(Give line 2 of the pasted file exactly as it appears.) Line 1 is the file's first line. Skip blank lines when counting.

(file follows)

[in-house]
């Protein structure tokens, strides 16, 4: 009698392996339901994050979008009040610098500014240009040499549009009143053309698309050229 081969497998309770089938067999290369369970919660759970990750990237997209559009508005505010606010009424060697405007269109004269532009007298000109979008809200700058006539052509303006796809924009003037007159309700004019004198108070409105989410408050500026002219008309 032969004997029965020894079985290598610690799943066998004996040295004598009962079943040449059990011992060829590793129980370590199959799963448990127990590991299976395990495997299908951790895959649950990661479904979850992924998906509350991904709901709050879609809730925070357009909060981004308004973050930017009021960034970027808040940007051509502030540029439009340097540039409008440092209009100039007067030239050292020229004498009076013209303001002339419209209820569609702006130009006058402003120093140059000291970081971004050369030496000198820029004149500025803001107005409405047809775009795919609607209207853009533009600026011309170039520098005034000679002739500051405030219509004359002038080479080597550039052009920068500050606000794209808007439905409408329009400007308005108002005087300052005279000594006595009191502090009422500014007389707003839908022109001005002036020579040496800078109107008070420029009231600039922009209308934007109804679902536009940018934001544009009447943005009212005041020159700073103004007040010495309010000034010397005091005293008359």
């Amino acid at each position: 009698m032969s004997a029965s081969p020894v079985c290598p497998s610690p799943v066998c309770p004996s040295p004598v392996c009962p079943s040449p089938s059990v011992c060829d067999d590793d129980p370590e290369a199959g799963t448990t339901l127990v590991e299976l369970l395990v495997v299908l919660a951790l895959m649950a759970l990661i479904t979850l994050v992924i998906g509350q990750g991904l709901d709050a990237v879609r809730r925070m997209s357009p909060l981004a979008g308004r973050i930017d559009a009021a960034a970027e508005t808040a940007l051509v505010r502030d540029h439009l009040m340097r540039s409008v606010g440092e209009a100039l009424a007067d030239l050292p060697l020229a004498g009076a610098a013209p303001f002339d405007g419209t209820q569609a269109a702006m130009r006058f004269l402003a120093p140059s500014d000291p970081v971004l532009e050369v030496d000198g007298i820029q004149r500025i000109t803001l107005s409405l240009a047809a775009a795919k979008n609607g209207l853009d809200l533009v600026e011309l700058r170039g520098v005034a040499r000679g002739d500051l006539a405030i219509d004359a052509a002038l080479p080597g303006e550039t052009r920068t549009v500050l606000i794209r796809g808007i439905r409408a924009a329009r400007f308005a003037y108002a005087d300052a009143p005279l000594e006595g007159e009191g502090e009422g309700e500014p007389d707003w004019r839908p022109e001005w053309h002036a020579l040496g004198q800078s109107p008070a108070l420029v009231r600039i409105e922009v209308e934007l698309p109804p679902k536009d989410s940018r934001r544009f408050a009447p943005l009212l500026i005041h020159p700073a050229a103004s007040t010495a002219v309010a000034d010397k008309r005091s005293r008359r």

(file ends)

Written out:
């Protein structure tokens, strides 16, 4: 009698392996339901994050979008009040610098500014240009040499549009009143053309698309050229 081969497998309770089938067999290369369970919660759970990750990237997209559009508005505010606010009424060697405007269109004269532009007298000109979008809200700058006539052509303006796809924009003037007159309700004019004198108070409105989410408050500026002219008309 032969004997029965020894079985290598610690799943066998004996040295004598009962079943040449059990011992060829590793129980370590199959799963448990127990590991299976395990495997299908951790895959649950990661479904979850992924998906509350991904709901709050879609809730925070357009909060981004308004973050930017009021960034970027808040940007051509502030540029439009340097540039409008440092209009100039007067030239050292020229004498009076013209303001002339419209209820569609702006130009006058402003120093140059000291970081971004050369030496000198820029004149500025803001107005409405047809775009795919609607209207853009533009600026011309170039520098005034000679002739500051405030219509004359002038080479080597550039052009920068500050606000794209808007439905409408329009400007308005108002005087300052005279000594006595009191502090009422500014007389707003839908022109001005002036020579040496800078109107008070420029009231600039922009209308934007109804679902536009940018934001544009009447943005009212005041020159700073103004007040010495309010000034010397005091005293008359």